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Friday, June 14, 2013

IN DEFENSE OF HAPPILY EVER AFTER



I have a good friend from my STAR TREK convention days who used to believe that Happily Ever After was a myth.  She and I and another friend argued passionately one afternoon over whether HEA might be a stupid concept in reality and in fiction.  Her TREK fanfic was dark and tragic; mine offered at least a Happy For Now for Jim Kirk—something I felt he desperately needed in his emotional desert of a life.

My single friend said there was no such thing as HEA.  I disagreed, having then been married to the love of my life for some 20 years. (It’s 37 now.)  A few years later she met the love of her life in an online TREK chat room.  They’re still married as far as I know.  So there.

All of this is to say that there is a reason the answer the question Pippa posed in her blog earlier this week is “No.  You cannot have a non-HEA romance”.  I’m called to riff on her topic at length, and also to lift some inspiration from a few of her commentors—thank you, Heather Massey and Rachel Leigh Smith—because, as y’all must know by now, this subject is one of my favorites.

By definition, a romance ends in Happily Ever After, or at least Happily For Now.  Romance readers buy it because they expect that ending.  Cheat them of it and you will never get them back.  Because romance is about a certain dream of the human experience, the dream my friend and I were talking about.  Promise someone that dream and then dash it on the rocks of tragedy with no warning?  Wow.  Thank you Nicholas Sparks.

Now, Sparks is hugely successful, but, as Rachel said, he doesn’t write romance. His readers all know what they’re getting when they pick up his books.  Sometimes you just need to retreat to your couch with your cat and a king-size box of tissues, and Sparks fits the bill for some folks. (I like INCREDIBLE JOURNEY, myself.)

Sparks, and, yes, Shakespeare, too, if we are to admit it, fail in the romance category because love really doesn’t change their lovers.  Well, it might, but we’ll never know will we?   BECAUSE THOSE LOVERS ARE DEAD!  At least in Sparks’s case he gets it 50 percent right.  One person goes on, forever altered by that summer on the beach (we presume).  But Romeo and Juliet are young and impulsive when we meet them, and even more young and impulsive when they poison and stab themselves at the end of the play.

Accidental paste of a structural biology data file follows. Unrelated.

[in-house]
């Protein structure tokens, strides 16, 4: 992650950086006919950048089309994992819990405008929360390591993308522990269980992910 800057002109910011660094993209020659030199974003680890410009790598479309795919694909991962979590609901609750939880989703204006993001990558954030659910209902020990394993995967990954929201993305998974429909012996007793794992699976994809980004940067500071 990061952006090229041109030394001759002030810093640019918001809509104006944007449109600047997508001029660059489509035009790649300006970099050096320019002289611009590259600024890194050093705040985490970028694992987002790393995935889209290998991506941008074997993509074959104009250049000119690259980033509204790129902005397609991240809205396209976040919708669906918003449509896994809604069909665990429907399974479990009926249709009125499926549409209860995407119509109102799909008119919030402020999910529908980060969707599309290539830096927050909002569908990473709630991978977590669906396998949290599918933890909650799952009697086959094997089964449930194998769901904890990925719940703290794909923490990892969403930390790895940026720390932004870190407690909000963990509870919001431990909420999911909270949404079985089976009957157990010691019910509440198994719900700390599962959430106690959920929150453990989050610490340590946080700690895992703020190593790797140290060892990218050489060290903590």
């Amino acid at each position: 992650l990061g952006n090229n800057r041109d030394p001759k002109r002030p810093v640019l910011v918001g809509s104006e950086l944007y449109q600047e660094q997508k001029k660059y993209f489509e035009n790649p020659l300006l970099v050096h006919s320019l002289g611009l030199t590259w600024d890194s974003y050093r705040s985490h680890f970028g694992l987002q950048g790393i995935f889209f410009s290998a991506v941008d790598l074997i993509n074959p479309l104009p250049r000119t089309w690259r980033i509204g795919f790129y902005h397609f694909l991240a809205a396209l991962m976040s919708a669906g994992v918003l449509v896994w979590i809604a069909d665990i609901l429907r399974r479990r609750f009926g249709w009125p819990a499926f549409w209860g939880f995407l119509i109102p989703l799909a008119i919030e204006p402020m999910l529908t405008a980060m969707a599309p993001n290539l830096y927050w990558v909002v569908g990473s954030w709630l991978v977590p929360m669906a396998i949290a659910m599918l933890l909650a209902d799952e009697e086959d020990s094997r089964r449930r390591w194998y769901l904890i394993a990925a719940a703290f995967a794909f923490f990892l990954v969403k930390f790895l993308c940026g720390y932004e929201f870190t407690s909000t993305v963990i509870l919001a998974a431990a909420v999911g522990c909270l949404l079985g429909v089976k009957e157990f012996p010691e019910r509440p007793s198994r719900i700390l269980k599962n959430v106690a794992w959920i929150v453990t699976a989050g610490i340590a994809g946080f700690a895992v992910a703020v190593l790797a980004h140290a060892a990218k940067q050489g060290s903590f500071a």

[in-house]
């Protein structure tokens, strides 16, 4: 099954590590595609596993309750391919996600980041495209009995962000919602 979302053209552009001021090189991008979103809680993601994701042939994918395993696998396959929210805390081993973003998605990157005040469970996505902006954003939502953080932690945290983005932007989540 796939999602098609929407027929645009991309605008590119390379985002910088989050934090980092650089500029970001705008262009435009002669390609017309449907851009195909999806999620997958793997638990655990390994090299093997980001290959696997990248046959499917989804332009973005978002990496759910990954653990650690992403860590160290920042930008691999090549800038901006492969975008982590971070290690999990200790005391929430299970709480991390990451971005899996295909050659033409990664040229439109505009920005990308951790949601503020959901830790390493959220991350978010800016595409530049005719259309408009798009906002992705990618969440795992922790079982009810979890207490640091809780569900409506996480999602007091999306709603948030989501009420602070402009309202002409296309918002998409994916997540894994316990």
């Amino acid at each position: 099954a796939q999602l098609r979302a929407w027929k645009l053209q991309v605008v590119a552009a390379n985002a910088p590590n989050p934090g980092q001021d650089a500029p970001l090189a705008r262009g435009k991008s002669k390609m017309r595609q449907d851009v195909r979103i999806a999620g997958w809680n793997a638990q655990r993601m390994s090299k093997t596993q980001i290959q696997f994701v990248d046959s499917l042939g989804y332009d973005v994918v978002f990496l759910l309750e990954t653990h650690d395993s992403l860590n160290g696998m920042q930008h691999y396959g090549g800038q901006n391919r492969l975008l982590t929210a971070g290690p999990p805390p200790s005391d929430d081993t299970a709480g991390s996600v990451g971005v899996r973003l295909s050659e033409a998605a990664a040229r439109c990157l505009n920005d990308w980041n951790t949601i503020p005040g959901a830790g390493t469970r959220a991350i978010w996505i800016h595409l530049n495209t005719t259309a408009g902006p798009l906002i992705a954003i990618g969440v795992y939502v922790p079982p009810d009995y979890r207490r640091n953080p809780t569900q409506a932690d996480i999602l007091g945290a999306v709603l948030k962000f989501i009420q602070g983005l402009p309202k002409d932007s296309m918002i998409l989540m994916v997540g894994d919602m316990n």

We learn the first rule of fiction early on in our literature classes: the protagonist must grow and change from the beginning of the story to the end.  In the romance arc, love is the agent of this change in the hero and heroine, opening them up, or healing them of old hurts or allowing them to do great things together or allowing them to feel at all.  The resolution of this change is that they can sustain the relationship.  The proof of the growth of their characters is that they stay together over the long haul.  To have them go through this change together and then separate is to destroy all the work they’ve done throughout the story.  It shows they never did the work properly to begin with.

Of course, all this happens right along with the external plot, which may be set in Regency England or contemporary California, but for our purposes is most often set in outer space or on a distant planet or in the future.  In other words, our external plots are science fiction, which are woven along with the romantic arcs.  So is a HEA unrealistic in science fiction? 

Only if you propose that the captain of a starship will suddenly give up the stars because he fell in love and wants to be with that woman forever.  Or that a lone wolf trader loves a pirate captain so much she’ll give up everything for him without a second thought.  Love doesn’t instantly turn your brain to mush and your principles to dust!  If that’s what it does to your characters, no wonder the SF dinosaurs throw up their tiny little paws!

Those seemingly impossible situations are the very essence of romantic conflict.  Romance readers eat, sleep and breathe that stuff!  Yes!  Make it so that starship captain can’t possibly be with the woman he loves and stay with his ship (until you find a way to make it happen).  Great!  That trader flies off forever leaving the pirate captain behind in a black moment to make the ages weep! (Until you find the best resolution ever to their dilemma.)  But you’ve got to make it work, and you’ve got to make it credible.  Given the vast distances of space and the independence of our characters, it ain’t easy.  But, as my martial arts teacher says, if it was easy, everyone would be doing it.

Of course, if you want easy (or at least easier), you can just avoid calling your stuff romance.  Science fiction with romantic elements, okay.  Straight SF, maybe (though the dinos will roar if the kissy stuff involves any kind of emotion).  There really doesn’t seem to be a science fiction counterpart to urban fantasy, where female protagonists and sometime lover/friend sidekicks are common (and accepted).  But your potential audience will be smaller (see my last post), and the going might be rougher than we ever suspected.